Wrest Park – 300 years of Garden History

IMG_1231eWrest Park, an estate of 1,666 acres, sits in a bowl with the Greensand Ridge rising up around it.  It is a wet site which enabled canal and encircling waters and ponds to be created.  There was a dwelling on the site dating from the 1270s, however the family reached its greatest prominence when Edward IV made Edmund Grey his Lord Treasurer in 1463 and then first Earl of Kent in 1465.  More than 200 years later the formal gardens were laid out and Wrest became a centre of social importance.  The Greys were signatories to the letter requesting that William and Mary came over to England from Holland.  The Dutch influence could be seen at Wrest in the form of canals, fountains, mill ponds, summer house, bowling green and avenues of sweet chestnuts in Anthony, the 11th Earl’s, garden.  His son Henry became the 1st Duke of Kent and spent a fortune touring Europe but also spent a great deal of money on the gardens.  He employed leading architects and garden designers to create formal woodland, avenues and statuary which reflected the political allegiances of the Greys.  Statues of Atlas, Venus, Flora, Diana, The Four Seasons amongst many others mirrored the statues to be found at Hampton Court.  At Wrest there was a statue of Neptune being held aloft by Wyverns which represented William 111 being supported by the Greys.  The Thomas Archer pavilion, at the end of the canal, was built around 1709 and the Tompion sundial had pride of place.

At this time Cain Hill House, currently under separate ownership, standing on the top of a hill was a prominent feature of the estate and formed connecting vistas with an avenue leading up to it. Over the next two centuries more statues, memorials, obelisks, houses for hermits and a pet cemetery filled the woodland areas.  A stove house designed by Batty Langley and a bowling green and bowling green house were built and the straight paths were transformed into curved serpentine walks.  On the death of the 1st Duke the estate was inherited by his granddaughter Jemima, Marchioness Grey.  Jemima had a keen interest in gardens and commissioned Capability Brown to soften the landscape whilst preserving the formal layout.  Brown changed the straight lines, created encircling canals, incorporating the diagonal mill pond so that the whole looked like a natural river.  Jemima introduced roses, mock orange, honeysuckle and added a Chinese Temple and bridge, the Mithraic altar and a bath house and plunge pool.  When Jemima died in 1797 her daughter Amabel inherited the estate but did not have sufficient money to maintain the house or gardens.  The estate then passed to her nephew Thomas Philip Robinson who took the title 2nd Earl de Grey in 1833.  He was an amateur architect much taken with the French influences.  He demolished the old house and a new house was built in a French style some 200 metres to the north .  This created additional garden space and a new upper garden was laid out between the new house and the earlier gardens.  The woodlands, canals and vistas were left untouched but a new 6 acre kitchen garden was created along with French parterres and Italianate gardens.  A French dairy and new conservatory were built.  In 1904 the gardens were depicted in Country Life Magazine showing the American Garden, the woodland walks and the bowling green at its best.  The estate was sold in 1917 after which it fell into decline.  English Heritage took over the house and gardens in 2006 and, with money from Heritage Lottery Fund and the Wolfson Foundation, began a project to restore the gardens to their pre-1917 state.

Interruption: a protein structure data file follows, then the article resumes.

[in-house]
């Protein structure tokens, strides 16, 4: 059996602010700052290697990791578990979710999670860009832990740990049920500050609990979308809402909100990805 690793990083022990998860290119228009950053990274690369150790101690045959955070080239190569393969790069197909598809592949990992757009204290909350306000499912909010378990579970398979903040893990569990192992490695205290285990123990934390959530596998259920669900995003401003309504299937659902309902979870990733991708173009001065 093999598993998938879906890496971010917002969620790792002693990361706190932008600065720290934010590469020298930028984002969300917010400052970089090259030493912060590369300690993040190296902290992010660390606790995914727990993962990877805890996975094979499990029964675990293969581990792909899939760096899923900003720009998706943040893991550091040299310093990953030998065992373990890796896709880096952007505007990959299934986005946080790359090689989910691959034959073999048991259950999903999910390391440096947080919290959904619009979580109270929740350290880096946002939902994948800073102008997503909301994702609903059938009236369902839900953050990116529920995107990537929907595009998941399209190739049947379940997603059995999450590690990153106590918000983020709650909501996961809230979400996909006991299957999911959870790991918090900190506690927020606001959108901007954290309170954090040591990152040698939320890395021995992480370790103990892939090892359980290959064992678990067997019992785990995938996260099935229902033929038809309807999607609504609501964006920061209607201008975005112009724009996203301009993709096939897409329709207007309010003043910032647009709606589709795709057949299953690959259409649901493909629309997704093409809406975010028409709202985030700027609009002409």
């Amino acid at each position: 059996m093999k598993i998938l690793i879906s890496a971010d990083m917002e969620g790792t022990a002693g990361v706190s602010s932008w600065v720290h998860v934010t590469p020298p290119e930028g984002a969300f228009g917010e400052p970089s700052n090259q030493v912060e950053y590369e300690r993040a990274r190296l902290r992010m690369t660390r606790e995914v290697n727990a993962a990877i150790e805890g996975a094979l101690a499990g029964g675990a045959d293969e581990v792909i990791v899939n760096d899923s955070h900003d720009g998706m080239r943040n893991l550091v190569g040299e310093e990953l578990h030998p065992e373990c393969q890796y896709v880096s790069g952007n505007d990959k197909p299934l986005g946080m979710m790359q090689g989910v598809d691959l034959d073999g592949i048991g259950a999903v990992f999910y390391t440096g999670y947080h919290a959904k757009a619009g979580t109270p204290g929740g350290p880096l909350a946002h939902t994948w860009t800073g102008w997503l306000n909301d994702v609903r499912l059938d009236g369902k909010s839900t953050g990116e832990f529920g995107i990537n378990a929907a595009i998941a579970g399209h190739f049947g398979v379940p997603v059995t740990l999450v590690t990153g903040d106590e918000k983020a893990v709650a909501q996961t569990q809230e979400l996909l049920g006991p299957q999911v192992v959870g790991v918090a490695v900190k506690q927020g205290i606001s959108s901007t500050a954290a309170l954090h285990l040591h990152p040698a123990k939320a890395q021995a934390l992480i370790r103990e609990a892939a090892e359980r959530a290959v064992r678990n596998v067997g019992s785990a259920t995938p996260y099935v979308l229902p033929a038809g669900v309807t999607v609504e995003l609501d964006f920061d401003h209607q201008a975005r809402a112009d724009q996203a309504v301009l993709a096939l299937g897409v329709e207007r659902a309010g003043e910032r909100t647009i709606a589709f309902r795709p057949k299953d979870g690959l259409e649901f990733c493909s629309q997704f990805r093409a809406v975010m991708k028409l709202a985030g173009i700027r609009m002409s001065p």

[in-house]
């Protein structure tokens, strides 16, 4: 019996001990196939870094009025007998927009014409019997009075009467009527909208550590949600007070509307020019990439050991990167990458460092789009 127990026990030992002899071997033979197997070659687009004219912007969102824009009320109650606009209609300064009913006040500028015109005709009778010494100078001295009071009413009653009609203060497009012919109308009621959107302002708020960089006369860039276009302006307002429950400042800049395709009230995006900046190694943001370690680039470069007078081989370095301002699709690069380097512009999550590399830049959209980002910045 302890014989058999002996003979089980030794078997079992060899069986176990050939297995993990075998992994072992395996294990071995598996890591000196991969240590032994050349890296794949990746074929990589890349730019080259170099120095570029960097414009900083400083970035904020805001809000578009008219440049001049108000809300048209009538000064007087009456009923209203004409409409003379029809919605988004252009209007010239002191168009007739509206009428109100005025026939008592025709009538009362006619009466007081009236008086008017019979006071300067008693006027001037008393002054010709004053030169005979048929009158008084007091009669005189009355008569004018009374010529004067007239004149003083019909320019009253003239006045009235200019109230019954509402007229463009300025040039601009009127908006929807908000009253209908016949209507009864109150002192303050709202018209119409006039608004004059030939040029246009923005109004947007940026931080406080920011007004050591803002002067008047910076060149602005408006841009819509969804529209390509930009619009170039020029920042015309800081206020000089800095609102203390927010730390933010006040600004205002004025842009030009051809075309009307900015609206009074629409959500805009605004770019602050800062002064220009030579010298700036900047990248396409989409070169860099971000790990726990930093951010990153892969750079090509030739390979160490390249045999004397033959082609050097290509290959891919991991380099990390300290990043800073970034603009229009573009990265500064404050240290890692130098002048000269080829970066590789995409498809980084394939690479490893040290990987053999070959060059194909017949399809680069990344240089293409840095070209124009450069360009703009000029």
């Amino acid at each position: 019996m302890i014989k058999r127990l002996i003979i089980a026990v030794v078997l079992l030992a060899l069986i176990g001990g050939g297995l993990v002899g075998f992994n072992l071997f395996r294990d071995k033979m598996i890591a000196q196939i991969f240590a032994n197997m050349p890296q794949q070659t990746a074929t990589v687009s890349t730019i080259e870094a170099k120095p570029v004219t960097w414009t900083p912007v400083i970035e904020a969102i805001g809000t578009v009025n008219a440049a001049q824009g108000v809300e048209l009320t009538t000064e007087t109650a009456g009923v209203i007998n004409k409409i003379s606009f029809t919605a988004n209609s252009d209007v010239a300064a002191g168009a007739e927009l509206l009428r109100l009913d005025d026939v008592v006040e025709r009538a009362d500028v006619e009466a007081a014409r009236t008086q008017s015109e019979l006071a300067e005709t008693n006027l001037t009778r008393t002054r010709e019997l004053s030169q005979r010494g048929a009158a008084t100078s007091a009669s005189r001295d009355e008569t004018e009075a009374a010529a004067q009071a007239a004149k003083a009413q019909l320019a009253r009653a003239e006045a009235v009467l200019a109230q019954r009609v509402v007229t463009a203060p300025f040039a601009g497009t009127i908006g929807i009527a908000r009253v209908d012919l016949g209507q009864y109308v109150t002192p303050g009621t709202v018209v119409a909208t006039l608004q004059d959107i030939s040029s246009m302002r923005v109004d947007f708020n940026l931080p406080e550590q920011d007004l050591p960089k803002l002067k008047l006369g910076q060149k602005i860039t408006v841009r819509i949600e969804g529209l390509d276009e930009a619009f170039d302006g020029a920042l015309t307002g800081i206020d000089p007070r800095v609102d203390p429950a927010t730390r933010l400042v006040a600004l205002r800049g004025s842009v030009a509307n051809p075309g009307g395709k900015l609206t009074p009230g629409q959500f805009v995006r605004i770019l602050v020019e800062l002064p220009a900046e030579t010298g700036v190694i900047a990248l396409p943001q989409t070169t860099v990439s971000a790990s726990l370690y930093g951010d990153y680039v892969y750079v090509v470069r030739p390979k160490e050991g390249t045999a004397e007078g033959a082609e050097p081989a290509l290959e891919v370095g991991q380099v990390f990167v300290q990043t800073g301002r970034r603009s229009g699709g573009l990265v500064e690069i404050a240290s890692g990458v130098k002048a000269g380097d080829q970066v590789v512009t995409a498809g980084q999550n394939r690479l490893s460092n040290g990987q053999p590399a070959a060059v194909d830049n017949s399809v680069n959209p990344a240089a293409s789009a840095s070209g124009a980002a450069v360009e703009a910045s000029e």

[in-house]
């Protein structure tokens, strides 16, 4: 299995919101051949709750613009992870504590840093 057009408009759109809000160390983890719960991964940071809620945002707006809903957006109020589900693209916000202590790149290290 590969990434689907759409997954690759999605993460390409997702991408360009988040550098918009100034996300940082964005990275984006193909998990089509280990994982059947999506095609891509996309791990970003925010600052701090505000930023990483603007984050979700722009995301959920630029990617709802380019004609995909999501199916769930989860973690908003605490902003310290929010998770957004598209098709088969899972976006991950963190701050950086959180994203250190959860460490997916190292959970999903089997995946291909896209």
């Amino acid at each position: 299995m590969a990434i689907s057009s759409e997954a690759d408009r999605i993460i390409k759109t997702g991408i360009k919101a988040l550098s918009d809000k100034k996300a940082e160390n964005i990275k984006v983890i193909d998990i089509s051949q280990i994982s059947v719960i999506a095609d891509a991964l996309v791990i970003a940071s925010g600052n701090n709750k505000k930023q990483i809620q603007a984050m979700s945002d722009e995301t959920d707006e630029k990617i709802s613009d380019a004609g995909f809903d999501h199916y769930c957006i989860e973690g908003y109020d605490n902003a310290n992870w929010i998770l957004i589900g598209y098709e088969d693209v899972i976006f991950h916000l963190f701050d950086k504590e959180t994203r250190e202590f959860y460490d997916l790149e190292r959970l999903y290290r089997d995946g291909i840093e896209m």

The estate at Wrest Park represents the changes in garden design over many centuries.  It reflects the fashions of the day, the social aspirations of its owners, their links with royalty and their varying financial circumstances as well as the impact of social and political changes in this country and the rest of Europe.  The garden and parkland has been restored to a period that contains most of everything that existed and we are very fortunate in having it “on our doorstep”.  We are intending to visit as a group next year – a visit which we hope will be enhanced by Twig’s expertise and leadership on that day.

Some photos, courtesy Twigs …

Please join us for our annual Christmas Party on Tuesday 15th December, members and guests will be very welcome.

                                                                                                         Linda Truscott

This entry was posted in Photos, Talks, Winter and tagged , , . Bookmark the permalink.

Leave a Reply

Your email address will not be published. Required fields are marked *